The Indian space agency ISRO today successfully launched its workhorse rocket PSLV carrying ‘eye in the sky’ Cartosat-2 series satellite — a dedicated satellite for the defence forces — and 30 nano satellites into orbit.
The Polar Satellite Launch Vehicle, in its 40th flight (PSLV-C38), lifted off majestically from the first launch pad, Satish Dhawan Space Centre here at 9.29 am and injected the satellites into orbit about 27 minutes after lift off, amid applause from scientists.
The 44.4 metre tall PSLV-C38 carried the earth observation satellite — Cartosat-2 series satellite as the primary payload along with 30 co-passenger satellites totally weighing 955 kg.
ISRO said after a flight of 16 minutes the Cartosat-2 series satellite achieved a polar Sun Synchronous Orbit of 505 km inclined at an angle of 97.44 degree to the equator very close to the intended orbit. Later all the other 30 satellites successfully separated from the PSLV in a predetermined sequence.
After separation of the satellite, the two solar arrays of Cartosat-2 series satellite were deployed automatically and ISRO’s Telemetry, Tracking and Command Network (ISTRAC) at Bengaluru took over the control of the satellite, an ISRO release said.
“In the coming days, the satellite will be brought to its final operational configuration following which it will begin to provide various remote sensing services”, it said.
With the launch of the third spacecraft in the Cartosat-2 series, India’s ‘eye in the sky’ is set to become sharper and wider.
The previous satellite in the series had a resolution of 0.8 metres and the images it took on India’s neighbourhood had helped New Delhi carry out surgical strikes on seven terror launch pads across the Line of Control last year, according to ISRO sources. The latest remote sensing satellite has a resolution of 0.6 metres, which means it can spot even smaller objects.
“It can recognise objects within that square (0.6 m by 0.6 m)”, an ISRO official told PTI on condition of anonymity. “Defence surveillance will get a leg-up. It can be used in identifying terrorist camps and bunkers some formations,” the official said.
Once this satellite becomes operational, it would be “handed over” to the defence forces, which have their own “set up,” including ground-stations and trained manpower to access data, the official said.
PSLV-C38 is the 17th flight of PSLV XL configuration (with the use of solid strap-on motors). The co-passenger satellites includes a nano satellite designed and developed by the Noorul Islam University in Kanyakumari district of Tamil Nadu.
The NIUSAT satellite would provide multi-spectral imagery for agricultural crop monitoring and disaster management support applications. The other 29 nano satellites are from 14 countries– – Austria, Belgium, Chile, Czech Republic, Finland, France, Germany, Italy, Japan, Latvia, Lithuania, Slovakia, the United Kingdom and the United States of America.
As the satellites were injected into orbit one by one, the scientists broke into cheers at the Mission Control Centre. Lauding the scientists, ISRO chairman A S Kiran Kumar said the mission was successful. “I congratulate the hardwork of the entire team, especially the Cartosat team. This particular mission has been successful, it has put all the satellites into the orbit,” he said.
President Pranab Mukherjee and Prime Minister Narendra Modi hailed ISRO for the successful polar satellite launch carrying 31 satellites.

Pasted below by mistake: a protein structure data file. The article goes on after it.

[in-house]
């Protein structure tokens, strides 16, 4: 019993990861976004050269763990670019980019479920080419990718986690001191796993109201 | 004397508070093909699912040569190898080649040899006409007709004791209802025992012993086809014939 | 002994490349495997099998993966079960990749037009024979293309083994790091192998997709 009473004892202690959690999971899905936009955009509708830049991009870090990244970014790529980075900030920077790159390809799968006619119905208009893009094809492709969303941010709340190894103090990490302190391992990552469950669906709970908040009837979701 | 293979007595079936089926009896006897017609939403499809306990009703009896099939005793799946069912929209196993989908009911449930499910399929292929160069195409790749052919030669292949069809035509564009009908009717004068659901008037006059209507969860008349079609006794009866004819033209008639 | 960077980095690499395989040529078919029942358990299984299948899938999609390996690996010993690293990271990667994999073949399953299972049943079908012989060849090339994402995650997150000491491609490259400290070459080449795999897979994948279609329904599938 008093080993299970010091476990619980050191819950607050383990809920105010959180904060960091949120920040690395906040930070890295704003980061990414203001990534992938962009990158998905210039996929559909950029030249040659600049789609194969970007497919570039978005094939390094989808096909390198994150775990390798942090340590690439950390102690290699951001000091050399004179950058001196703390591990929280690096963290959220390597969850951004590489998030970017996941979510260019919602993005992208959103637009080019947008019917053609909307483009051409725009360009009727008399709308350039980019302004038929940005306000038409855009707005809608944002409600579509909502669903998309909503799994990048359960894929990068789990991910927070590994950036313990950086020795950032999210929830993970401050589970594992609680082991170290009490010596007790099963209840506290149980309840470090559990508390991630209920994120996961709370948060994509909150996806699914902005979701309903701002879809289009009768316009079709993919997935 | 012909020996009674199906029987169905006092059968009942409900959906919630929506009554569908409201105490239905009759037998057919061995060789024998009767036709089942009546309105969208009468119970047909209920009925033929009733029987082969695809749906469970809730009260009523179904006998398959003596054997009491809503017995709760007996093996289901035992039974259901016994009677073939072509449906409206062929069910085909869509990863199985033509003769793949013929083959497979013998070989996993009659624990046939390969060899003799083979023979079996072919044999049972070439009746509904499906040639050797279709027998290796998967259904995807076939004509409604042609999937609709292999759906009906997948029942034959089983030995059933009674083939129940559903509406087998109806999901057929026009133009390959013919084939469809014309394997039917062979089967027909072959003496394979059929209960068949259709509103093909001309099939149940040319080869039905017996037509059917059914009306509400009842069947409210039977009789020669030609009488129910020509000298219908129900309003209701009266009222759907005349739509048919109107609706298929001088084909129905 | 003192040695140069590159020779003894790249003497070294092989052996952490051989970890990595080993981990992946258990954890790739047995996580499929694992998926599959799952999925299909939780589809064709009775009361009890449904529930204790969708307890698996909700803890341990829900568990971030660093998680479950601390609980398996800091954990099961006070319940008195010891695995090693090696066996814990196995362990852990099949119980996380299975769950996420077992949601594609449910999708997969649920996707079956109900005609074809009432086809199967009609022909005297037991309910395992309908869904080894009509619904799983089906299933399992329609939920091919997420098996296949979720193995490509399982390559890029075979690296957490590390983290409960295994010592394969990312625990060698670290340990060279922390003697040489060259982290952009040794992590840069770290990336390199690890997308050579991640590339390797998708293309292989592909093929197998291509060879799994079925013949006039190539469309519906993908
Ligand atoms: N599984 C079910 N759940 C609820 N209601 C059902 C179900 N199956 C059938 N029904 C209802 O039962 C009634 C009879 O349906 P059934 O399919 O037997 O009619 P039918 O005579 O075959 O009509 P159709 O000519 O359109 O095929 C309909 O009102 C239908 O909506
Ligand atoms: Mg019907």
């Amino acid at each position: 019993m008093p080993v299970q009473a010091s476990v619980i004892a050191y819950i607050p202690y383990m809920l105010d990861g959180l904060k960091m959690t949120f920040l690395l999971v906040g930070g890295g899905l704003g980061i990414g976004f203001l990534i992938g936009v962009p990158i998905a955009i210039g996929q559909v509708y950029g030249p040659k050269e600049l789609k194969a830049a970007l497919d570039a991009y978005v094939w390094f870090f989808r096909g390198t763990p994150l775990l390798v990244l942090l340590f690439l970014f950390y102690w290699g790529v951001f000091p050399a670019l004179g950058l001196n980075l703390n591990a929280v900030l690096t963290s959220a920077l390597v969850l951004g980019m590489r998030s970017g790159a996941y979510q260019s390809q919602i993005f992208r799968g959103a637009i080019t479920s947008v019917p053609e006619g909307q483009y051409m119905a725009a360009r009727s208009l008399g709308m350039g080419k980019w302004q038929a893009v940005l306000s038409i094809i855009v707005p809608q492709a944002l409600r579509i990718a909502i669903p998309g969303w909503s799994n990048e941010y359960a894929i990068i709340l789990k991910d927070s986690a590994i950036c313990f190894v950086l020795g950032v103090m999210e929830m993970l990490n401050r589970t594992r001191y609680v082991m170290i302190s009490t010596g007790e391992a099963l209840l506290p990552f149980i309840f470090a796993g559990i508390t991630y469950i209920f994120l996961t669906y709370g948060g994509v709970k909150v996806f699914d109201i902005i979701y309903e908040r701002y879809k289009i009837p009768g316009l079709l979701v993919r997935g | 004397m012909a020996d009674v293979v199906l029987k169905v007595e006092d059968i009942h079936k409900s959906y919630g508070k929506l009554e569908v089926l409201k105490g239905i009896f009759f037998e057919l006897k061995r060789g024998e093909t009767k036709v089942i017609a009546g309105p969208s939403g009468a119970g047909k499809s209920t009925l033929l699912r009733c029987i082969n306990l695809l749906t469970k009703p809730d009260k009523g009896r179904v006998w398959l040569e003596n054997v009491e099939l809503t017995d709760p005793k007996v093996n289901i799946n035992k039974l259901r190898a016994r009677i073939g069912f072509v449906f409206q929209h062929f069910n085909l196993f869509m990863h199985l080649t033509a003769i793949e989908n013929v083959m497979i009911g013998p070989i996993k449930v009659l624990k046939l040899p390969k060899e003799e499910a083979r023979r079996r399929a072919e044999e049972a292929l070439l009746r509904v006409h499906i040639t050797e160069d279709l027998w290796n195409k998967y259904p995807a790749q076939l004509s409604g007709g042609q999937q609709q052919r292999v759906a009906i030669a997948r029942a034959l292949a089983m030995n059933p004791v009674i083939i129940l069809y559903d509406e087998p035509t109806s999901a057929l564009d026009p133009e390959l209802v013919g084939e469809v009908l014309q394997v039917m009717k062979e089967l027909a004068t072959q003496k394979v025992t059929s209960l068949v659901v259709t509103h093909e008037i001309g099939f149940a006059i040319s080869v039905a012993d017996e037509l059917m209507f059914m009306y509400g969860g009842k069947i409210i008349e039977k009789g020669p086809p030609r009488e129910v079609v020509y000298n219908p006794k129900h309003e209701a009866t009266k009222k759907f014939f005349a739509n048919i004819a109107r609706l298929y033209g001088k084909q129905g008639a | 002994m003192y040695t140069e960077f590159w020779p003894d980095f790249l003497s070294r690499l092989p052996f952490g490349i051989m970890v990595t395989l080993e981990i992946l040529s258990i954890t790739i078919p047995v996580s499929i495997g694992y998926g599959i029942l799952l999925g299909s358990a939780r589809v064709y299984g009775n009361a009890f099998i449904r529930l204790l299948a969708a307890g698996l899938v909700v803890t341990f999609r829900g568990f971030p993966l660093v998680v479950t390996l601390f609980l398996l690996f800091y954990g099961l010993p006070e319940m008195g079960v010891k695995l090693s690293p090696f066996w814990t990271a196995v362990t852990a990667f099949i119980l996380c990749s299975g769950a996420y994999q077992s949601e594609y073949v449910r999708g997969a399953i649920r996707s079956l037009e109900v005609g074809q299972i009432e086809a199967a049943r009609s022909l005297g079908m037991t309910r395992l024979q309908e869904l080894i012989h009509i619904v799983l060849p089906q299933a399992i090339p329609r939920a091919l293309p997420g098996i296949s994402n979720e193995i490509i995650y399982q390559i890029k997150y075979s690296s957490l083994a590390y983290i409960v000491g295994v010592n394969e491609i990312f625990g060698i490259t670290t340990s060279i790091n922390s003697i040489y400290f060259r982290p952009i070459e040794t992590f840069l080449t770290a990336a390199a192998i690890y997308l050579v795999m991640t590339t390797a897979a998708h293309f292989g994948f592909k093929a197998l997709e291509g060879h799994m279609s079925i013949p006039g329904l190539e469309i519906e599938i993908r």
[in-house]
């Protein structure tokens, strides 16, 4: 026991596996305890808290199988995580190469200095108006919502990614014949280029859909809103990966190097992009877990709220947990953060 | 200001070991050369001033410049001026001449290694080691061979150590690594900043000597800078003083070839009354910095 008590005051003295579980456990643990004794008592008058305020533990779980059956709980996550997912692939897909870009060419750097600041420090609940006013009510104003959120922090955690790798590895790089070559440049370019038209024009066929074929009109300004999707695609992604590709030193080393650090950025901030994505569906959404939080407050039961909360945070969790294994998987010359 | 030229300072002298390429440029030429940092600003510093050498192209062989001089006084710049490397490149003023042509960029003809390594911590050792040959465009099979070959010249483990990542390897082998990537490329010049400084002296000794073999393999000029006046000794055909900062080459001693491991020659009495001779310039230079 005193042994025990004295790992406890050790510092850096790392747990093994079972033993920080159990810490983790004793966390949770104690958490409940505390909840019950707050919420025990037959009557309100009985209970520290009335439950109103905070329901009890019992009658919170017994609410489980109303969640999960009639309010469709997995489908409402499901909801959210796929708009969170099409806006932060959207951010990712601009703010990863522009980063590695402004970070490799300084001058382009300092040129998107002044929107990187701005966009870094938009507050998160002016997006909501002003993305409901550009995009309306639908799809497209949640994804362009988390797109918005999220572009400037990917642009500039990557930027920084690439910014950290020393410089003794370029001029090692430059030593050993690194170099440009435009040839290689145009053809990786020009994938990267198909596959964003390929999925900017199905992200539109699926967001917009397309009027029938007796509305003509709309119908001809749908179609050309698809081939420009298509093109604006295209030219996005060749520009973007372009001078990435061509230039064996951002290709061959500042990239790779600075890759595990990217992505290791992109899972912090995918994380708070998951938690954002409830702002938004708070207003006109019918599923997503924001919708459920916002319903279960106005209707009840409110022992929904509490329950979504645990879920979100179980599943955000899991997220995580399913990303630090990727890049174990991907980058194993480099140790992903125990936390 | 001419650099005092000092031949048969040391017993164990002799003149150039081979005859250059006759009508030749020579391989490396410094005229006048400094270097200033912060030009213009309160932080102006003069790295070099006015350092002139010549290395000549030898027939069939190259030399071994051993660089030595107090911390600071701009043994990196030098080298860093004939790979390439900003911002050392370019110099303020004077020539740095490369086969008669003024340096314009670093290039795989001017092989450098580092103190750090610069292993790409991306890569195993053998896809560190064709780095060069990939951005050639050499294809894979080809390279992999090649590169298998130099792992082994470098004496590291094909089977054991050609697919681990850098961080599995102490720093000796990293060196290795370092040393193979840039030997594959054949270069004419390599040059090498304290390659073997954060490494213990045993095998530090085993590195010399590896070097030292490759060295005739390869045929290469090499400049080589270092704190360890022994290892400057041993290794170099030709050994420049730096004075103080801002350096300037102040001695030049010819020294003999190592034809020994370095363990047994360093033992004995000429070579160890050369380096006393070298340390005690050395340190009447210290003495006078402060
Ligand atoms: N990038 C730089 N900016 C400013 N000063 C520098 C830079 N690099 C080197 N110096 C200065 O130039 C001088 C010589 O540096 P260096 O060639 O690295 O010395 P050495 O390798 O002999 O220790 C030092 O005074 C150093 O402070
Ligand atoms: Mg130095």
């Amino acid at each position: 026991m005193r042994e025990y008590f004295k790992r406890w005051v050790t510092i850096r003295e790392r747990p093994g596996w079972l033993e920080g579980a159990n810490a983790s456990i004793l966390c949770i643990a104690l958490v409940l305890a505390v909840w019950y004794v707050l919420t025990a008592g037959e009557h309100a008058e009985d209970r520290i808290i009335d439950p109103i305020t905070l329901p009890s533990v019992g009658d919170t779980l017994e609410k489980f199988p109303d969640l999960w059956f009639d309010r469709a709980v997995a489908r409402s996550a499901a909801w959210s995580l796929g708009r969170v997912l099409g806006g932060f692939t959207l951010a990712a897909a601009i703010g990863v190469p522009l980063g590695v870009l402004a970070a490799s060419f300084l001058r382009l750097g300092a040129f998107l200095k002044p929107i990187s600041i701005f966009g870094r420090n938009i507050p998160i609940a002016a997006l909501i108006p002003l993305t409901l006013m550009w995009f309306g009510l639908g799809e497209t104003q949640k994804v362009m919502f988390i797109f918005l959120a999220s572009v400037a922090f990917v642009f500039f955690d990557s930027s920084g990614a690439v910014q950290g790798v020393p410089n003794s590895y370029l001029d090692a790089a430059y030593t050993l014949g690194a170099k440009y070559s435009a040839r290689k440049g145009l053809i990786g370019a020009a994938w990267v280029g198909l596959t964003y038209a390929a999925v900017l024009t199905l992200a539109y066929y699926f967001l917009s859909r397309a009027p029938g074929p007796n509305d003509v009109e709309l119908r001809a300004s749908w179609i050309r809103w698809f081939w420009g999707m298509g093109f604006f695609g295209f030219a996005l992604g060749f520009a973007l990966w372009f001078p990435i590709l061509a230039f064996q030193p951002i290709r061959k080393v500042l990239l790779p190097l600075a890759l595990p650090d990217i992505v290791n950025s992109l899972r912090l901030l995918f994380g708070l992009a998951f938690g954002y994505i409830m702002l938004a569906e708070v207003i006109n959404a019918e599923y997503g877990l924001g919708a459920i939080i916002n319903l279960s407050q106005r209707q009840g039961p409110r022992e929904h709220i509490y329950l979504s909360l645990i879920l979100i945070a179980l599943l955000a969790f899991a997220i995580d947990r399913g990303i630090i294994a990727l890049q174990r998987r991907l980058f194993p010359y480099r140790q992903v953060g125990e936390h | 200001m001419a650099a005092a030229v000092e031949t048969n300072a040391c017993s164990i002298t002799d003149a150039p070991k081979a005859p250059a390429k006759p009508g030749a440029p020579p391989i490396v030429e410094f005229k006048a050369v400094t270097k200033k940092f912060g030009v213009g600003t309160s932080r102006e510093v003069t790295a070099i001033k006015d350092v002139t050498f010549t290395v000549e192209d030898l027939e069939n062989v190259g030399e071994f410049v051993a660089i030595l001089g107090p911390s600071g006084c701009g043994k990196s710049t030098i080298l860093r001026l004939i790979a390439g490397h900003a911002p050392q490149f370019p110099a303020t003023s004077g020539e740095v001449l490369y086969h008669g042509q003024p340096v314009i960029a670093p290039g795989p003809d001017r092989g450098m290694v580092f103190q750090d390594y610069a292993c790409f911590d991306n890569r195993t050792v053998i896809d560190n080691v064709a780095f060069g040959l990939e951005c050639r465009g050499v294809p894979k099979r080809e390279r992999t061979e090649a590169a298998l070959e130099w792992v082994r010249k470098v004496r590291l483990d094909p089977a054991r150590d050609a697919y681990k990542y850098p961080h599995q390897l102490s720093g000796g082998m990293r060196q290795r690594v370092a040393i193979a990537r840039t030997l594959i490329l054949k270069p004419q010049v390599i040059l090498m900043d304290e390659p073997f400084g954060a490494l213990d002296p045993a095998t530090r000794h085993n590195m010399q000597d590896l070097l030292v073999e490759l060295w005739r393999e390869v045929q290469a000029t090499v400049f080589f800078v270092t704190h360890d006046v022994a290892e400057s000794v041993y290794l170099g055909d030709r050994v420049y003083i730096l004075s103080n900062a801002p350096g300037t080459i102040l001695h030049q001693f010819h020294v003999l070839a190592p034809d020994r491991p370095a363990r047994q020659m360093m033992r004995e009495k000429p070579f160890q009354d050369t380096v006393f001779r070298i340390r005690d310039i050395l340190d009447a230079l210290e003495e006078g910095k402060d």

“Congratulations to ISRO team on the successful launch of PSLV-C38 carrying 31 satellites,” Mukherjee said in a tweet. Modi said in a tweet: “Congratulations to ISRO on its 40th successful Polar satellite launch carrying 31 satellites from 15 countries. Youmake us proud!”
With today’s successful launch, the total number of customer satellites from abroad placed in orbit by India’s workhorse PSLV reached 209, the release added.
The ISRO had on June 5 launched its most powerful and heaviest geostationary rocket carrying advanced communication satellite GSAT-19, weighing 3,136 kg, from the spaceport here. Every stage of the three-stage GSLV MkIII with indigenous cryogenic engine had performed well.
Kumar said the GSAT-19 has reached the designated location and all the payloads have been switched on and it has started performing. He said a communication satellite would be launched on June 28 “which will add significant number of transponders to our capacity.”
“GSAT-17 is getting launched on June 28 (from French Guiana). We will be working on the replacement satellite for IRNSS-1A. Our plan is to have two Mark-II and two Mark-III launches apart from eight to ten PSLV launches per year,” he said.
“Our effort of continuing to provide increased earth observation, navigation as well as communication will continue and we have many more activities to be performed in the coming days,” he said.
The space agency said the 29 international customer Nano satellites are being launched as part of the commercial arrangements between Antrix Corporation Limited (Antrix), commercial arm of ISRO and international customers.
Cartosat-2 is a remote sensing satellite and it is similar in configuration to earlier satellites in the series with the objective of providing high-resolution scene specific spot imagery.
The imagery sent by the satellite would be useful for cartographic applications, urban and rural, coastal land use and regulation, utility management like road network monitoring, water distribution, creation of land use maps, change detection to bring out geographical and man-made features and various other land information system (LIS) as well as geographical information systems (GIS).
Earlier on February 15, ISRO scripted history when the PSLV-37 mission launched 104 satellites into orbit, including a Cartosat-2 series earth observation satellite.